Jamaica’s Clinton Fearon welcomed us to WOMAD this year. “Don't get stuck in a rut, stuck in a rut,” he crooned, sun-ripened roots-reggae flowing bright and sweet from the festival’s Open Air stage, his chorus neatly defining my return for the fifth time.
With its largely family orientated crowd, super-civilised manor and new-age, eco-ethical, mindful-hippy extremes (seriously, you can pay for ‘Gong Treatment’), WOMAD is a far cry from the festival haunts that typically top my list and yet, year on year, delivers one of the most exhilarating live music experiences I can find.
2014 proves no exception. Over a hundred artists from 42 countries performed over three days to Charlton Park’s first ever sold-out crowd. Ukrainian lullabies, live reel-to-reel tape machines, African soul, Armenian folk, a liberating feast of rare sounds that never fail to reboot my Western-centric, new music hang-ups.
Hungarian five-piece Söndörgő follow the easy-going Jamaican rhythms that eased us in with furious tamburitza, the mastery of Eastern European lute / mandolin crossovers that squeal and sing beneath hearty folk songs woven from the tales of isolated communities dotted along the Danube.
The Invisible provide a brief dose of familiarity, gliding through their WOMAD debut with all the spectral funk mastery we’ve come to adore despite the shamefully dwindling crowd – perhaps due to a lack of Noisettes singer Shingai Shoniwa, originally billed to join Dave Okumu (pictured above) for their new vocal work ‘Stars Align’, inspired by a shared African heritage.
Spoiled for choice thanks to a craft ale bar and extensive cider list (the 8.9% addition from Bristol strictly sold only by the half), The Arboretum becomes a daily haunt for a guaranteed spot in the shade – not that anyone’s complaining about the weekend-long sunshine.
True to its definition it’s WOMAD’s most picturesque stage, a hidden cove surrounded by trees with a largely acoustic line-up and attentive, respectful audience who rarely rise from their blankets on the grass.
Highlights this year came from 27-year-old Swedish cellist Linnea Olsson, who looped and layered the cello to mesmerising effect, pairing it with slow whispered cries that added intimate, glacial new tones to a cover of Kraftwerk’s dark, accusatory ‘Sex Objekt’.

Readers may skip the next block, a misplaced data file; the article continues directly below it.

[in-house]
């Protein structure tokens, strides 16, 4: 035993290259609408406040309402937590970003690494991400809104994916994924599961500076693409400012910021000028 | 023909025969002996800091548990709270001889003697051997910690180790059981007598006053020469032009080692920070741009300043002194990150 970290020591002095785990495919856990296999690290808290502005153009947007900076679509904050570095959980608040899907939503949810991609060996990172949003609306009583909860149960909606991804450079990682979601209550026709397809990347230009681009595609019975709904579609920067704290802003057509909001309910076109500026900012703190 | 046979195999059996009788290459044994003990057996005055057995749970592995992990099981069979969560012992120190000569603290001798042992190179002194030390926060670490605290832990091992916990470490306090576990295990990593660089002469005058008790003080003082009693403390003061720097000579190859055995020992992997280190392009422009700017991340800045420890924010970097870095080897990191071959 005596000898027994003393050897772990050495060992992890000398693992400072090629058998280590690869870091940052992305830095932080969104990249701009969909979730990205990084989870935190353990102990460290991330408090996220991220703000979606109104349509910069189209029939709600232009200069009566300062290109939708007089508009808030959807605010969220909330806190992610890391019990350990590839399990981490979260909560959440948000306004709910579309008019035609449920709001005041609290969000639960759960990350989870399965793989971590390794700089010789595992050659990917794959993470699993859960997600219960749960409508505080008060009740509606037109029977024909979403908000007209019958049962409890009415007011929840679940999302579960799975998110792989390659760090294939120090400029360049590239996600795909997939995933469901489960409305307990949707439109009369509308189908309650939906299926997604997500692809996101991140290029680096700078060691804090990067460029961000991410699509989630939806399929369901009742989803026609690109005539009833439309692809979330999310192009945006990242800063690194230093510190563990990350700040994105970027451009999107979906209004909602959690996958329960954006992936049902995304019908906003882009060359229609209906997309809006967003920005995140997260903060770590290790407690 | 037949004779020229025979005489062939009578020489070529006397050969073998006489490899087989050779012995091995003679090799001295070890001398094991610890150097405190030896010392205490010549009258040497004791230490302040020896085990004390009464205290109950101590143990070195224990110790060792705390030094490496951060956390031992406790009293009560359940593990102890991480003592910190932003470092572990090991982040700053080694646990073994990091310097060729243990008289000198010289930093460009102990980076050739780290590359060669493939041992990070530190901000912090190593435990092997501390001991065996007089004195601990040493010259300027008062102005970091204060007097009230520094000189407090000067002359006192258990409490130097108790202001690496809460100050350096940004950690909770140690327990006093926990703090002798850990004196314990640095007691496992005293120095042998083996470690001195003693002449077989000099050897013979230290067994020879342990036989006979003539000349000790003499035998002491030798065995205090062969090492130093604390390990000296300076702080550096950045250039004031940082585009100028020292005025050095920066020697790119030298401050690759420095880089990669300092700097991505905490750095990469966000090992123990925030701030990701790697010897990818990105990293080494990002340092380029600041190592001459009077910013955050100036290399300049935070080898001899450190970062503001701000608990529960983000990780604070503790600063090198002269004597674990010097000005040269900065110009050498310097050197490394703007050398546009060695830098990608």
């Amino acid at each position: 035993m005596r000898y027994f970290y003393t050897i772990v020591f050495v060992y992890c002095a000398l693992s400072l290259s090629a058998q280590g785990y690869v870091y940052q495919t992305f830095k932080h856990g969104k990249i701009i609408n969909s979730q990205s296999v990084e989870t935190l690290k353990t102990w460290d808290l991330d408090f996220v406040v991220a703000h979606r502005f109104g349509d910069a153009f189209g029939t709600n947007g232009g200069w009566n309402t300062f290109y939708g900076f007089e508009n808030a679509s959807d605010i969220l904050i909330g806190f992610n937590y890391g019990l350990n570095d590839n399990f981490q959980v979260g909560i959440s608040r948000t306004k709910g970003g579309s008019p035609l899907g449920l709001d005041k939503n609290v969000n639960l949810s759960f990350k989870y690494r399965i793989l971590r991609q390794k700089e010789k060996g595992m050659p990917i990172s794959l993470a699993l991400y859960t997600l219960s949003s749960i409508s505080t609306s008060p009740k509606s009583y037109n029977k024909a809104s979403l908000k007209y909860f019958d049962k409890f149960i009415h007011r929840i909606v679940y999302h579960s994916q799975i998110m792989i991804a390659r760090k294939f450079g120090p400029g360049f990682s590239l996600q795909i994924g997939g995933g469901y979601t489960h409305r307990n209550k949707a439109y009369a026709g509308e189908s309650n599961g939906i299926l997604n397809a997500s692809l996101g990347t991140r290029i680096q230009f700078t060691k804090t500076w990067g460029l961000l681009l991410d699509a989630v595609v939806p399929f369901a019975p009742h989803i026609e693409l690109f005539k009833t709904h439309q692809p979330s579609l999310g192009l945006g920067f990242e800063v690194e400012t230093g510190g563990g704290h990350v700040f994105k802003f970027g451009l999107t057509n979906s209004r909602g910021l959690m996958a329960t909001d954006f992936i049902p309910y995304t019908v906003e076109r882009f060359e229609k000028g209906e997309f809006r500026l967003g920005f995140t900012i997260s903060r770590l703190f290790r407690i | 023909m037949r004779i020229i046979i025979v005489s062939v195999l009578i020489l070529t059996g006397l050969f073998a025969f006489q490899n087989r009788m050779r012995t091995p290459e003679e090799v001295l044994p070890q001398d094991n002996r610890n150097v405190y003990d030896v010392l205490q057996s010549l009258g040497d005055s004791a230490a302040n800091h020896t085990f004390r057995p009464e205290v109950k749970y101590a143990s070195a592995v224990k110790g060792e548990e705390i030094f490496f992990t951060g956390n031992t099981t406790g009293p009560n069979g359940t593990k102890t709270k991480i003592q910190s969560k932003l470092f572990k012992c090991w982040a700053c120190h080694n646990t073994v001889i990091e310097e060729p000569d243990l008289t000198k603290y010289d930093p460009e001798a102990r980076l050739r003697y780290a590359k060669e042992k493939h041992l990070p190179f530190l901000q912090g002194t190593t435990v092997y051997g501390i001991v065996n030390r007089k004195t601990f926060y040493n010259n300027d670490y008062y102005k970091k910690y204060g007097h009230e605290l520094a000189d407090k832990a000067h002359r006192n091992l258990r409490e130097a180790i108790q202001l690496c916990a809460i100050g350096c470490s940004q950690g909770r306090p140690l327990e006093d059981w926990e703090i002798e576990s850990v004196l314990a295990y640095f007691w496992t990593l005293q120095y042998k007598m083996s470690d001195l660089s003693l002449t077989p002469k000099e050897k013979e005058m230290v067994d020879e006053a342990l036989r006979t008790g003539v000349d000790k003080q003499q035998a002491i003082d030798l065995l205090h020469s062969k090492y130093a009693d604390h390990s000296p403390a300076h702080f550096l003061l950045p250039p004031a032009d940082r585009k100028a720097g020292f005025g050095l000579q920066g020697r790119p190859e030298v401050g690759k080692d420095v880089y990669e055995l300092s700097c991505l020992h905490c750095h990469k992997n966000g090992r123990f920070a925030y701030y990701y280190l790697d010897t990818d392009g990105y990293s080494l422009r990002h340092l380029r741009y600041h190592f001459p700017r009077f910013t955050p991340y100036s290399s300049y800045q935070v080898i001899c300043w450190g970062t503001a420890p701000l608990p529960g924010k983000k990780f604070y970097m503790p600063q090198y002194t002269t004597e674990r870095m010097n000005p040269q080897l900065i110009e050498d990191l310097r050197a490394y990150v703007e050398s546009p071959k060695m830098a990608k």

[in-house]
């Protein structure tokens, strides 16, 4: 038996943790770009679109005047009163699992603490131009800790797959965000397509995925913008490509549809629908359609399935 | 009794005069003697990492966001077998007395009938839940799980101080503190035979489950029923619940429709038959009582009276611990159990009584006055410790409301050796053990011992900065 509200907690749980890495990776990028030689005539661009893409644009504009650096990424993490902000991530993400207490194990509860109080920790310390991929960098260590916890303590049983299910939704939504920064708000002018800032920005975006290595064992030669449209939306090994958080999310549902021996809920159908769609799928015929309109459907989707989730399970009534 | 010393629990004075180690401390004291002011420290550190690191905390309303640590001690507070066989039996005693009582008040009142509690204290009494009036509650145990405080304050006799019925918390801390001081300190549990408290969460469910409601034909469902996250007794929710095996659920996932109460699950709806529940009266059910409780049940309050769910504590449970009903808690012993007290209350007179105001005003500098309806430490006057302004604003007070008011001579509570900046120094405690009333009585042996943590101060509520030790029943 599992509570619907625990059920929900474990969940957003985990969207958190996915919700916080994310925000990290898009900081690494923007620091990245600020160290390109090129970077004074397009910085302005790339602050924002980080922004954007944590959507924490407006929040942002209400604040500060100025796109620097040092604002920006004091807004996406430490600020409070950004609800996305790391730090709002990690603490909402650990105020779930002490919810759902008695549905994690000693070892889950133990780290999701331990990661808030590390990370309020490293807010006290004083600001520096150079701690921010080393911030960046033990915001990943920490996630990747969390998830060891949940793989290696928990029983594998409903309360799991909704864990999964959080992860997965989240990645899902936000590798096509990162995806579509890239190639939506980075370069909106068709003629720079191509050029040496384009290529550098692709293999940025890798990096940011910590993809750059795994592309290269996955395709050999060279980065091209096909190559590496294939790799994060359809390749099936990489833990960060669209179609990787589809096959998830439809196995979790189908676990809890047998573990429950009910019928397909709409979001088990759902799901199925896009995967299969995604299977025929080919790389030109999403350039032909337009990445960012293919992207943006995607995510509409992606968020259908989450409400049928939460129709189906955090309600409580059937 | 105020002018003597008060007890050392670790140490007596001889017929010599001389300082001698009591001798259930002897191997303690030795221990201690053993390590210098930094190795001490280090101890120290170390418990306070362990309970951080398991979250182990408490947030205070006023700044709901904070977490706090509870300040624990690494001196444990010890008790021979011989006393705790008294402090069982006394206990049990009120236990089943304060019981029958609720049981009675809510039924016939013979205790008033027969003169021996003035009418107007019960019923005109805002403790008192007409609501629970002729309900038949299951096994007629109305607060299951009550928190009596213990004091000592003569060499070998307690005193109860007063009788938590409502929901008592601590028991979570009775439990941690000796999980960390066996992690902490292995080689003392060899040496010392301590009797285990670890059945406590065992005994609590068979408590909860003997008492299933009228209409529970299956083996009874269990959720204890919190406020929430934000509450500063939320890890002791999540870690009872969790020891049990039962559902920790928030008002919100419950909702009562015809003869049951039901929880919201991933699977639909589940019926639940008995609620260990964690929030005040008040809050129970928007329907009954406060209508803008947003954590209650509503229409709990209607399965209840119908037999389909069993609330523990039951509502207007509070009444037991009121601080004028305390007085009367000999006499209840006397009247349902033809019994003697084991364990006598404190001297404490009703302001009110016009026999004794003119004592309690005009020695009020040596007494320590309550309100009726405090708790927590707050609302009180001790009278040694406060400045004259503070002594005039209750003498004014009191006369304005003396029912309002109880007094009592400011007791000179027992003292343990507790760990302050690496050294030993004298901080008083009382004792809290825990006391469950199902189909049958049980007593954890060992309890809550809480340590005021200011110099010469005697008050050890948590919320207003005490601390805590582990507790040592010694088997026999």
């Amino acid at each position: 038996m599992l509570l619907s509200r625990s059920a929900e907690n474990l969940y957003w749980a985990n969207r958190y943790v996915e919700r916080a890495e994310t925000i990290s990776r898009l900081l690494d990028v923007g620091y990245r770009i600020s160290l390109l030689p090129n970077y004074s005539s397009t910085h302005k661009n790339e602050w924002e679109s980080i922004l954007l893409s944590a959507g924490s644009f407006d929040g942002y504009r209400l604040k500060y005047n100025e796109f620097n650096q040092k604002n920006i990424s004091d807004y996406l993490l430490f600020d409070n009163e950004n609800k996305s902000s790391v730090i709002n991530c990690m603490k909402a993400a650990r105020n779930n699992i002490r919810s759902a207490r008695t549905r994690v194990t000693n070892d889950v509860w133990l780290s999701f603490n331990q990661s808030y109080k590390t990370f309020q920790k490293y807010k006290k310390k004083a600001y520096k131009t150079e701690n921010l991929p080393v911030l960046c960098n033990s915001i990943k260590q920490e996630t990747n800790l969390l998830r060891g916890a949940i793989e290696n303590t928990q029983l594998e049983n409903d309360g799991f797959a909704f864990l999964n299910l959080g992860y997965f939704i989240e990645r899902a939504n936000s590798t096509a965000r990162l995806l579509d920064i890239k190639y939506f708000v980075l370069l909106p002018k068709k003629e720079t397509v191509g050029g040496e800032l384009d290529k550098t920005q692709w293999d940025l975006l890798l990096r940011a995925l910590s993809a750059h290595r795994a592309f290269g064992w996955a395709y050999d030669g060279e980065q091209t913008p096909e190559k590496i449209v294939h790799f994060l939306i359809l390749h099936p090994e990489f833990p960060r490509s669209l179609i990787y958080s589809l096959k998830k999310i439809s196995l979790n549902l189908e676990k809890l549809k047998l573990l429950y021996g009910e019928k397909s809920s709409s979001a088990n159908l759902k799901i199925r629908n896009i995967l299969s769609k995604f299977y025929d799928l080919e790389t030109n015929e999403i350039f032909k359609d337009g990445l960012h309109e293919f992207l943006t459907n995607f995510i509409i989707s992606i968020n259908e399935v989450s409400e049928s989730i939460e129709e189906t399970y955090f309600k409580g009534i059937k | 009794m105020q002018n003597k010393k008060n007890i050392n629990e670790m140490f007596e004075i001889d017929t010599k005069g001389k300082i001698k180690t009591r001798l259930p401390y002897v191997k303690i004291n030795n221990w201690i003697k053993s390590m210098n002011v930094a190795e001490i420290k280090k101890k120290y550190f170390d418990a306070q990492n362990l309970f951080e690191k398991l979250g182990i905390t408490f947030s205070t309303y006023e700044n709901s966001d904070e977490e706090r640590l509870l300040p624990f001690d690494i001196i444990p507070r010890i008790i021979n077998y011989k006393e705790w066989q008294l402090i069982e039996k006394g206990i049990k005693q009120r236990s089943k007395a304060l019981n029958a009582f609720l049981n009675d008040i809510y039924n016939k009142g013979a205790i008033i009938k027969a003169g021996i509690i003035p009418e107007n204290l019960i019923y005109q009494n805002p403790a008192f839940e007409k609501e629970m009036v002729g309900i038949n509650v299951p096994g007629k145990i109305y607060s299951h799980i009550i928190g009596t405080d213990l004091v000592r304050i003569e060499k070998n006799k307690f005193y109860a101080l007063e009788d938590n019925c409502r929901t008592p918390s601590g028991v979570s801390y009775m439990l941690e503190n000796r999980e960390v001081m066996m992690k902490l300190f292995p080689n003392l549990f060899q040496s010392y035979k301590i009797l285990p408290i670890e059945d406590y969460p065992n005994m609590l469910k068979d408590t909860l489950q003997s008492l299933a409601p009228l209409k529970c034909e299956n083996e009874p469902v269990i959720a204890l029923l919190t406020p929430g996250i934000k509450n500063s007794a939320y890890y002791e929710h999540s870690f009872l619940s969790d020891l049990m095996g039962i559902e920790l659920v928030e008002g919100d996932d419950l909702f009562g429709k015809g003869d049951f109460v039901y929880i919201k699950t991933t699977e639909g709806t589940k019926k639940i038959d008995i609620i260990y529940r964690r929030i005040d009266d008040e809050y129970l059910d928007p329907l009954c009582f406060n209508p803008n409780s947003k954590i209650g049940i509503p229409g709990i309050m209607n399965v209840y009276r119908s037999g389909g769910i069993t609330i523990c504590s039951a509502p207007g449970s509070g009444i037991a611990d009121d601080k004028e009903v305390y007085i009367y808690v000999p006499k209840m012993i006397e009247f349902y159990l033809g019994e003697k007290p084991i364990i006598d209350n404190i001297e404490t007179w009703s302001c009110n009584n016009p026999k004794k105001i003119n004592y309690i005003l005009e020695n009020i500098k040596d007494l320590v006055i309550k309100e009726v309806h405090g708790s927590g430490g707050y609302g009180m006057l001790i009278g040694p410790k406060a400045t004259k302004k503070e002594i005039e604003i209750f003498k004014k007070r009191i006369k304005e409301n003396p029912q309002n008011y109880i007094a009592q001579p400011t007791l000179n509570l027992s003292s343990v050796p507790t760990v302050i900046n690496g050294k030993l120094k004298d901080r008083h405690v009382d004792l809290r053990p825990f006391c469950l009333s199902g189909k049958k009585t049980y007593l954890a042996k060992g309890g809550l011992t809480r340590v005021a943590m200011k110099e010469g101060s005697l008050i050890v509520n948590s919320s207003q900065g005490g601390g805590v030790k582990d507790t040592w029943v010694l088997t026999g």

The bluesy Oklahoma drawl of Samantha Crain marked her out as a young songwriter with more than a little Neil Young running through her veins, matched with enough poetry to make it her own and proof that the stripped-back approach on third album ‘Kid Face’ was the right one, ‘For The Miner’ and ‘Somewhere All The Time’ attracting the loudest cheers.
It was there too, on Saturday morning, that cross-cultural four-piece Sans almost lulled me into a fully sober hallucination. Assembled by music writer and musician Andrew Conshaw, the group combines Armenian duduk, a slow, oboe-like woodwind that soars with more mystical reverence than Link’s best Ocarina solo, with the deeply haunting tales of Finnish singer Sanna Kurki-Suonio. She delivered her croaks, cries and comforts with such strong emotional narrative the overwhelming familiarity despite my exquisite lack of native Finnish, was a surprisingly unsettling and quietly transportative sensation.
It wasn’t all myths and moods. African soul brother number one Manu Dibango defied his 80 years and drew a packed tent even closer together for some serious afternoon shape-casting. Elsewhere, Brooklyn’s Trombone Shorty (pictured above) & Orleans Avenue proved their crossover success – Hot 8 Brass Band style cool meets wild Jagger-esque frontman charm.
Newcomers Ibibio Sound Machine confirmed the disco-pouncing electro and West African roots ripe on this year’s self-titled debut are far from fully realised until you’ve seen British-Nigerian frontwoman Eno Williams bound across a stage. Mighty heeled and mighty voiced, her performance in The Big Red Tent is only just eclipsed by UK soul singer number one, Alice Russell, and her band.
The Radiophonic Workshop are an unlikely complement to the global roots cast through Charlton Park this year. Like many acts on the bill, they offered festival-goers more than just a performance, joining the rich programme of talks and workshops to discuss the decision to form a band and release an album 50 years after their pioneering steps in electronic music.
Considering they made their name manipulating unpredictable analogue synthesisers to glorious effect, their vehement dismissal of analogue synths’ many fetishists gave their rumbling electronic freak-out, performed to a one-in-one-out crowd, even more edge. A combination of old kit meets new, it was a triumphant clash of invention versus cultural identity and tradition, a feature shared by so many WOMAD acts and perhaps one of the most important components to success achieved both at home and abroad.
No clearer was this felt than with Ukraine’s Dharka Brakha. The effect of their Siam Tent set swept quickly through the crowd, reaching us with enough time to catch their acoustic follow-up on WOMAD’s famed Taste The World stage. Here, the rising stars were stripped to the three-part harmonies of their female members, an impromptu lullaby handed down through the generations a swirling highlight amidst absorbing new arrangements of traditional folk songs.
Dedicating her set to Bobby Womack, replacement headliner Sinead O’Connor (pictured above) completed the weekend with a set largely comprised of new material. Though it wasn’t quite the closing party we’d hoped for, the defiant, passionate resilience laced through every track left us more than satiated. Dark and mournful, wild and unapologetic, she drew a weekend of dizzying variety and unparalleled global sounds to an equally bold and intense conclusion.
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Words: Kim Hillyard
Photos supplied by WOMAD